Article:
Advertisement

The basics for barbecuing at the beach

May 25, 2000

Torus Tammer

Sunset at Bolsa Chica State Beach is the perfect time to have a mellow

night enjoying good company and the spoils of a well-planned cookout.

Fire rings supply an ultimate scene for barbecuing, relaxing and watching

the sun call it a day. In order to make things easier, we have compiled

some helpful advice and suggestions from some top chefs in town.

Before you plan your beach barbecue, there some basic rules to be aware

Advertisement

of. The fire rings at Bolsa Chica are accessible to the public from 6 a.m

through 10 p.m., though the gates close at 9 p.m. Parking fees are $6 per

car. Alcohol and glass bottles are not permitted on the beach.

Fire pit availability is handled on a first come, first served basis. The

best times to stake out a pit depend on what day it is, said Joe

Milligan, an official at the state beach. On the weekends, you need to

make your claim around 10 a.m. About 1 p.m. is considered early enough on

weekdays.

Of course, holidays are always busiest, so be prepared.

Perhaps the most important rule deals with safety. All fires must be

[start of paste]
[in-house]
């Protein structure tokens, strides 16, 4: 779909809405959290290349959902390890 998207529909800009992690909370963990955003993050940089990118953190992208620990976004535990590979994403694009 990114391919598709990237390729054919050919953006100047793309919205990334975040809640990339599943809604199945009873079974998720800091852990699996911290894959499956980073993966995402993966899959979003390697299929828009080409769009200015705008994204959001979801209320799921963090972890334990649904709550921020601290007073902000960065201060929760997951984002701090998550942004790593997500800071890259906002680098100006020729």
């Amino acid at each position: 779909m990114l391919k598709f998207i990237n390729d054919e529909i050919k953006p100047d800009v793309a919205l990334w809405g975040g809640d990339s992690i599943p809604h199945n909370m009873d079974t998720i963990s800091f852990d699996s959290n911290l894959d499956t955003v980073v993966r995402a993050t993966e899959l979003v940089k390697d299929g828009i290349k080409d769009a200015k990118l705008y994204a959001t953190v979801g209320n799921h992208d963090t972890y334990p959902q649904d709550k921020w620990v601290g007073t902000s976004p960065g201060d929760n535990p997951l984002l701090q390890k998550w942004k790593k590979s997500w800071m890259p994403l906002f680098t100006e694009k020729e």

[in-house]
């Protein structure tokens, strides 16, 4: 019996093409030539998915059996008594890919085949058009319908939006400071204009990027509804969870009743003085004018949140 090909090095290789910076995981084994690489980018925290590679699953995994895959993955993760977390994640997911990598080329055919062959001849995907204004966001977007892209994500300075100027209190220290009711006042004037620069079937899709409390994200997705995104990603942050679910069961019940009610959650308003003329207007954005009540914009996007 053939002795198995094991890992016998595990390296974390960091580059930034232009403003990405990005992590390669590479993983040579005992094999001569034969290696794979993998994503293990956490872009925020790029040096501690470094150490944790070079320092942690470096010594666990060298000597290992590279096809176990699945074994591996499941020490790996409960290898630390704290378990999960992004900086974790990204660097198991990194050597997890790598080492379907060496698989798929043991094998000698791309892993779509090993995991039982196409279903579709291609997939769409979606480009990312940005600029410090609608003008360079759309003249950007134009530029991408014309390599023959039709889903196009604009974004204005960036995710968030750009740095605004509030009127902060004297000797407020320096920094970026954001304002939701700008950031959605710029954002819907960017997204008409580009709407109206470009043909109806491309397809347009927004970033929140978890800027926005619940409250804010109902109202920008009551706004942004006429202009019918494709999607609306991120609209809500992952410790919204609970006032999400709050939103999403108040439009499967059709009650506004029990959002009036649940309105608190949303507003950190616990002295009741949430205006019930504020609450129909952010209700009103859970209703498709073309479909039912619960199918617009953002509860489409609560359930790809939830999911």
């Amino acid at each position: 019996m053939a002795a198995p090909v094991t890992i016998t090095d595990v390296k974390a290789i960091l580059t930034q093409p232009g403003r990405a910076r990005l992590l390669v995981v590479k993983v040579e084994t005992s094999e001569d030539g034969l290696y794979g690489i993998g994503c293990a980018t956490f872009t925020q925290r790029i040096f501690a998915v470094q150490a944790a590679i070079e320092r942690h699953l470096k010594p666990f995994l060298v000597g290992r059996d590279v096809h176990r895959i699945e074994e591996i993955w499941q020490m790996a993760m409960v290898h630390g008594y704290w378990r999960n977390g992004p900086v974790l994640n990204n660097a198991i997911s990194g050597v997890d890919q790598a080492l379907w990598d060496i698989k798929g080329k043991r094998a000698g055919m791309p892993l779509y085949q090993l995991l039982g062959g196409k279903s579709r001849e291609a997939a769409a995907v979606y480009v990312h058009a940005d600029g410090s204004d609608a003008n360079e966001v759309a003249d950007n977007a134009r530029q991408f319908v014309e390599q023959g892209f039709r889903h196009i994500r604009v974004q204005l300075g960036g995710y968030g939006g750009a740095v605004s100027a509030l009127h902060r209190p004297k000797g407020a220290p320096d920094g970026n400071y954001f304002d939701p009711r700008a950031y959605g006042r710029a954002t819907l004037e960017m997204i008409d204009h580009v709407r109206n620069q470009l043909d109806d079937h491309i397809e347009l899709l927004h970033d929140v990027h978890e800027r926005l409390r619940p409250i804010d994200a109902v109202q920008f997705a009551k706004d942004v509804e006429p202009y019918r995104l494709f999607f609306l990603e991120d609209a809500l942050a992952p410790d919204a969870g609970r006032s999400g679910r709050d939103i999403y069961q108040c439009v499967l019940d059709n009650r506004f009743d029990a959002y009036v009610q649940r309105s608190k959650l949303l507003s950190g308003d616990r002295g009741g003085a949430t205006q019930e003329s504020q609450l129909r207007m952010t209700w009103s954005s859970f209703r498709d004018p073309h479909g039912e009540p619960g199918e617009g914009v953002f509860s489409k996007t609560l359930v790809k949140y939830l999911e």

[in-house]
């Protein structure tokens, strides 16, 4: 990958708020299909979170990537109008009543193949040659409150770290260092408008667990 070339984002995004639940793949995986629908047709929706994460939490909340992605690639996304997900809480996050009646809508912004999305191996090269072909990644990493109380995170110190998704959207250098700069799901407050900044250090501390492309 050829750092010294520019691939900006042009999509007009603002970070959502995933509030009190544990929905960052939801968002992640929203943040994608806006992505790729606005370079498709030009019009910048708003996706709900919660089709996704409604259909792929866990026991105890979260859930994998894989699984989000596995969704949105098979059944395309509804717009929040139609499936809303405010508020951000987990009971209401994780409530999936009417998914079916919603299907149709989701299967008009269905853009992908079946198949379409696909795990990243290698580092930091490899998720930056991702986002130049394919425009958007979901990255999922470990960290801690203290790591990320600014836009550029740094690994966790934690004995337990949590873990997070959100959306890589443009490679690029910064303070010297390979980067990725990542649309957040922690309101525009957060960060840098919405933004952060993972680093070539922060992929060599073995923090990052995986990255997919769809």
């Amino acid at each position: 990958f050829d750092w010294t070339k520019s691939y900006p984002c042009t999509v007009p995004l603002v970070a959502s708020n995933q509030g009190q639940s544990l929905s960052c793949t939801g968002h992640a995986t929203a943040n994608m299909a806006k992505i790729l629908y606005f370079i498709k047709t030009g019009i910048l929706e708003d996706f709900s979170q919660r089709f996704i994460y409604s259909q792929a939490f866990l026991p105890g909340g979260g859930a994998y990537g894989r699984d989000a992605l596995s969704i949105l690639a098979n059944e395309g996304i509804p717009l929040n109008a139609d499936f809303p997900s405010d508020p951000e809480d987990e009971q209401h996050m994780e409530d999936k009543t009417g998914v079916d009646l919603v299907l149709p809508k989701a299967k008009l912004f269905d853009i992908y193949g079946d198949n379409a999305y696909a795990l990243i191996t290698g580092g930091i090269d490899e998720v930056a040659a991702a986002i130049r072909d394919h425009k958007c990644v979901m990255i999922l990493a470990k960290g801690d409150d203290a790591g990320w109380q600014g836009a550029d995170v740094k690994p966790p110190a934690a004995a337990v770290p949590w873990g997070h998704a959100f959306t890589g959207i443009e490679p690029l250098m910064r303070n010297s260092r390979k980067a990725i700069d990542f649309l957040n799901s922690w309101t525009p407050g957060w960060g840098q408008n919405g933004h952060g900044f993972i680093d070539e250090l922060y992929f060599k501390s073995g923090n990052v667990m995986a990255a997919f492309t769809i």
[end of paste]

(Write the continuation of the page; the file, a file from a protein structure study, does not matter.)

maintained within the rings. It is important to let the coals burn out on

their own without burying them in the sand, Milligan said. Burying coal

causes the temperature of the sand to rise several hundred degrees.

You can use lighter fluid to start your fire. However, only clean-burning

wood and or charcoal are allowed to keep the fire going. You need to

bring a barbecue screen in order to grill food.

Dinner at the fire pits does not have to be the regulation hot dog or

hamburger, said Chris Pionessa, head chef at Chicago Grill in Sunset

Beach.

To complement the beach environment and match the evening ambience,

Pionessa recommends beginning with Hawaiian prawns barbecued Cajun-style.

You can get your butcher or deli to clean them for you. From there, all

you need is some butter and Cajun spices. Slather them on, barbecue for a

few minutes and voila -- a treat for the taste buds.

Chef Jonathan Leibel at Dukes in Huntington Beach suggests a simple

clambake.

Fill a pot with white wine and some water. Add whole garlic cloves,

peppercorns and salt to taste. Bring it to a boil and add clams. Cook for

five minutes and then strain using your barbecue screen.

Leibel said the seafood delight can be made using lobsters, crab or a

melange of seafood and crustaceans.

You can stay on the seafood motif with a simple barbecued rock cod or

butter perch, Pionessa said.

After you purchase your fish cleaned, just rub it down with some

Huntington Beach Independent Articles Huntington Beach Independent Articles
|
|
|